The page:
Regarding the recent events in Venezuela, South Africa has maintained its principled position of calling on countries and regional groups not to interfere in the internal processes of a sovereign state or to be used as a tool for unconstitutional regime change of an elected government. South Africa emphasizes the need for political dialogue and to address the dire humanitarian situation on the ground. South Africa’s approach to Venezuela is premised on support for inclusive political dialogue to resolve the political crisis in the country, and to support any legitimate efforts to provide humanitarian support to alleviate the hardships experienced by the people of Venezuela.
On the issue of Palestine, South Africa has reiterated our grave concern about the continued disregard for the prevailing and long standing Middle East Peace Process and attempts to prejudge final status issues particularly with regard to the borders, and the status of Jerusalem through unilateral actions.
On Syria, South Africa has encourages dialogue, and has consistently called upon the parties to pursue a political solution, and support a political settlement of the Syrian issue. South Africa thus believes that the only sustainable solution to the Syrian question remains the achievement of a political solution through an inclusive Syrian-led dialogue aimed at achieving a political transition reflective of the will of the Syrian people with guaranteed protection for all groups in Syrian society.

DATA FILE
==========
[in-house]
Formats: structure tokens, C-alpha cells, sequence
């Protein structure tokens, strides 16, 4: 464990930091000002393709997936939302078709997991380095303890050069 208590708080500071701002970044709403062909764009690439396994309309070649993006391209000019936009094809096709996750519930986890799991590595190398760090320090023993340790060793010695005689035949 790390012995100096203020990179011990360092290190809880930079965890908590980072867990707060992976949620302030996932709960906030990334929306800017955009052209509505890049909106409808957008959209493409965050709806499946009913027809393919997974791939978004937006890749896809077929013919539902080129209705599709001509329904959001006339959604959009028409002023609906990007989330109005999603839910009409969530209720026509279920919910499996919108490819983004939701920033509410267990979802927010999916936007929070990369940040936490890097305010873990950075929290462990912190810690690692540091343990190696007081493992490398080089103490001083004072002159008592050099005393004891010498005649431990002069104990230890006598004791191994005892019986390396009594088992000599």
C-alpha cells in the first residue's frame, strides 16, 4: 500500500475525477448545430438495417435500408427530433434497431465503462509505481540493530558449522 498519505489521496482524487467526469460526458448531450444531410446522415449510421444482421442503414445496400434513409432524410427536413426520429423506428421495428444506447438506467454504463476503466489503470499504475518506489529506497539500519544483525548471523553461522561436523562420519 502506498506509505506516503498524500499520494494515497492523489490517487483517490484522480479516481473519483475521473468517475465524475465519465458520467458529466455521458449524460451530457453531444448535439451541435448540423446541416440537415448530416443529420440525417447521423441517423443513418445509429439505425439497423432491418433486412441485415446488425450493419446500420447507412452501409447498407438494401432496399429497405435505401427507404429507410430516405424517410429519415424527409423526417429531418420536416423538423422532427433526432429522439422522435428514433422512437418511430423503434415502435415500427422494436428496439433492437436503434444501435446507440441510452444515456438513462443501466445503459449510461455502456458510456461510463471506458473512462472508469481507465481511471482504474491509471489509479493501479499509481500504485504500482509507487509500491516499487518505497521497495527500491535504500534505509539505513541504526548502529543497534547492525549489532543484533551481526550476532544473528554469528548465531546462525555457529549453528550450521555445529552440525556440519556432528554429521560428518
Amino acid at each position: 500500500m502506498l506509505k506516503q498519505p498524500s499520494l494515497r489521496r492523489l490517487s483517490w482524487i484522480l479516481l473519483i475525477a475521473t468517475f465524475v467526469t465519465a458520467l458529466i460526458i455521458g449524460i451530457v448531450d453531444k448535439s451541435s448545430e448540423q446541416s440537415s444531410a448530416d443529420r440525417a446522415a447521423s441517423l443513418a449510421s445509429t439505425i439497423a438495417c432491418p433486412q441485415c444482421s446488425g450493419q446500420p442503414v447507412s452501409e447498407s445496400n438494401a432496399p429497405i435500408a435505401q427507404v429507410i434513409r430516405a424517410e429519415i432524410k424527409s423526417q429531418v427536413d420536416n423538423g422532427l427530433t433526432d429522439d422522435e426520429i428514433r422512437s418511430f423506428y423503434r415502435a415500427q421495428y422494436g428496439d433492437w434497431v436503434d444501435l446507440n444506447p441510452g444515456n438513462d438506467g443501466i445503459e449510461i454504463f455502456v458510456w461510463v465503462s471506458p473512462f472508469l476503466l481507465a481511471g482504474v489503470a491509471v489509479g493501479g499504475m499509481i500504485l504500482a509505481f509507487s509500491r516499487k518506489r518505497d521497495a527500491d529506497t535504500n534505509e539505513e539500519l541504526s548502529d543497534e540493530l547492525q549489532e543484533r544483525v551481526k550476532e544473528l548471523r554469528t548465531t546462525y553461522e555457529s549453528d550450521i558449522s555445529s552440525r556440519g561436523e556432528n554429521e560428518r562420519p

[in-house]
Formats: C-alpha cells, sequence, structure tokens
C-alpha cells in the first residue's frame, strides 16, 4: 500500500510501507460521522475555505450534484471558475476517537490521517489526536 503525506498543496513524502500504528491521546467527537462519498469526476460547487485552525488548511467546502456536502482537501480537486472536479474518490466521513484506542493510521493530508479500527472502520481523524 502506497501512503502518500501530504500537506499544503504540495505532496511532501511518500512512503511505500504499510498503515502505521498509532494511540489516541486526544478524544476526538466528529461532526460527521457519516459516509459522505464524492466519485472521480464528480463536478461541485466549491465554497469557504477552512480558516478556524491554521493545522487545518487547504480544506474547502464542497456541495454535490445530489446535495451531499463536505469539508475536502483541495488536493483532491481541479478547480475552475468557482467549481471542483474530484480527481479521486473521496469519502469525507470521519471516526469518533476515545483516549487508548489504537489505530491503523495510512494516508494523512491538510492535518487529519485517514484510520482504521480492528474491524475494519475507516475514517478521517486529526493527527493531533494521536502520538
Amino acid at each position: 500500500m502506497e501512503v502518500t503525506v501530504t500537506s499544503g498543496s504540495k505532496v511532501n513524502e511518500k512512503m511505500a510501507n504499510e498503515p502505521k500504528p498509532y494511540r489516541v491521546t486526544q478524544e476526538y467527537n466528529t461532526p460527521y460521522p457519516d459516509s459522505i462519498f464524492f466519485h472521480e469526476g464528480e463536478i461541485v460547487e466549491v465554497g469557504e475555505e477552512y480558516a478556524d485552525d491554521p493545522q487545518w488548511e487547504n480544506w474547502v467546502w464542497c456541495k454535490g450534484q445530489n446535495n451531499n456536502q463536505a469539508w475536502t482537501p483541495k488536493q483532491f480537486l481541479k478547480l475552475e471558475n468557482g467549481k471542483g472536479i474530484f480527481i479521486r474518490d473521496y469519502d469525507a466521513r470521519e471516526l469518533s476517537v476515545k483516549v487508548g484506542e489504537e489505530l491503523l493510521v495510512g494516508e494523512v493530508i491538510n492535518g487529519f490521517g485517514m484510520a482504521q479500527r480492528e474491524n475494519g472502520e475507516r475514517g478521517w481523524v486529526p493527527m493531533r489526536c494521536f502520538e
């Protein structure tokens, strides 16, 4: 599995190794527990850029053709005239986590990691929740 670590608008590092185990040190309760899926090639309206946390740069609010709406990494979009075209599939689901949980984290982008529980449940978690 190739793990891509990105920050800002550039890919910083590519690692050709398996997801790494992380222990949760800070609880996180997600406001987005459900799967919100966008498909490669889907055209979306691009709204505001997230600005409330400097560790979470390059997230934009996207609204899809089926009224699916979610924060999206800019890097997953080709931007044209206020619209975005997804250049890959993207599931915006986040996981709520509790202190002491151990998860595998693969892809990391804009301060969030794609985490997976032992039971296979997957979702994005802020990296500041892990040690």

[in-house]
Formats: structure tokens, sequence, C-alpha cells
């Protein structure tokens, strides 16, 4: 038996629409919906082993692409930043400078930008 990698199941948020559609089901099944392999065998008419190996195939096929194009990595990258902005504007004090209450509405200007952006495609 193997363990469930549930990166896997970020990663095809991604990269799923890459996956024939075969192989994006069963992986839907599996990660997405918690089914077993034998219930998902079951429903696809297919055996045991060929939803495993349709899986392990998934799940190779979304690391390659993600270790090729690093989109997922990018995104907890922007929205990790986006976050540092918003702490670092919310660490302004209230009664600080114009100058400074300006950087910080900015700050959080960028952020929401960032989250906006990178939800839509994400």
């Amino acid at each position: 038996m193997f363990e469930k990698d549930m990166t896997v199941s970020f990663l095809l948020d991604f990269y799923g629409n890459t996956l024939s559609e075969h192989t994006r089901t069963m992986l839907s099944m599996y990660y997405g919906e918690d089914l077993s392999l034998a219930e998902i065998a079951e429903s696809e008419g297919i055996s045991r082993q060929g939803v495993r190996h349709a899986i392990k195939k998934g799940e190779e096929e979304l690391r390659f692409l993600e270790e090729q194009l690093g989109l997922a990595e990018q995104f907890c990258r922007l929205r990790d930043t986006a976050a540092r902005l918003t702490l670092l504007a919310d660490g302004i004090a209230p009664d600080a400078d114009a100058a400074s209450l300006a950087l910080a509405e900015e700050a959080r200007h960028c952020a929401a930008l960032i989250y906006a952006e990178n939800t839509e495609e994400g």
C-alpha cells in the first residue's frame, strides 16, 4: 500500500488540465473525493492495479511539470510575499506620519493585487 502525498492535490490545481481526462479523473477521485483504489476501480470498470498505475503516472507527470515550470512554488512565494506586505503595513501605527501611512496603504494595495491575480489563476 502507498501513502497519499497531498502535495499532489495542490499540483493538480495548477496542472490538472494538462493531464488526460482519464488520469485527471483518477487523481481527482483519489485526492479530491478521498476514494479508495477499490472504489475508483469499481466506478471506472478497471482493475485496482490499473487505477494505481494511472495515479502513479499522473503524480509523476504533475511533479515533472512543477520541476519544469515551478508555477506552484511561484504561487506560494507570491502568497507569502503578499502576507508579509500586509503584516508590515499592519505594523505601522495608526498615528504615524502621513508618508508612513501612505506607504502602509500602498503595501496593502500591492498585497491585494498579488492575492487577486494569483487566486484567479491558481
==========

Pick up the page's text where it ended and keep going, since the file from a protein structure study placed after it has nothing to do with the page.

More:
During the month of April, the Security Council will be considering the renewal of the UN Mission for the Referendum in the Western Sahara (MINURSO). As you may be aware, South Africa recently successfully hosted the SADC Heads of States Solidarity Conference with the Saharawi Arab Democratic Republic. We reiterated our commitment, for a just, acceptable and lasting solution to the situation in Western Sahara. This solution should meet the aspirations and will of the people of Western Sahara so that they may be able to realize their right to self-determination. In this regard, we will call on the Security Council to extend the mandate of MINURSO and to include as part of this mandate a human rights monitoring component. We fully support the political dialogue facilitated by the UN Special Envoy, Horst Kohler and urge the Kingdom of Morocco and the POLISARIO Front to engage faithfully in this process without preconditions.
I wish to conclude by reiterating that we look forward to working with all members of the Security Council in unity and solidarity in achieving global peace and security and ultimately a better life for all of humanity. We are ready to be part of those committed to shaping a better, more peaceful, prosperous and just world through multilateral cooperation that is based on international law.
I thank you.
ISSUED BY THE DEPARTMENT OF INTERNATIONAL RELATIONS AND COOPERATION
OR Tambo Building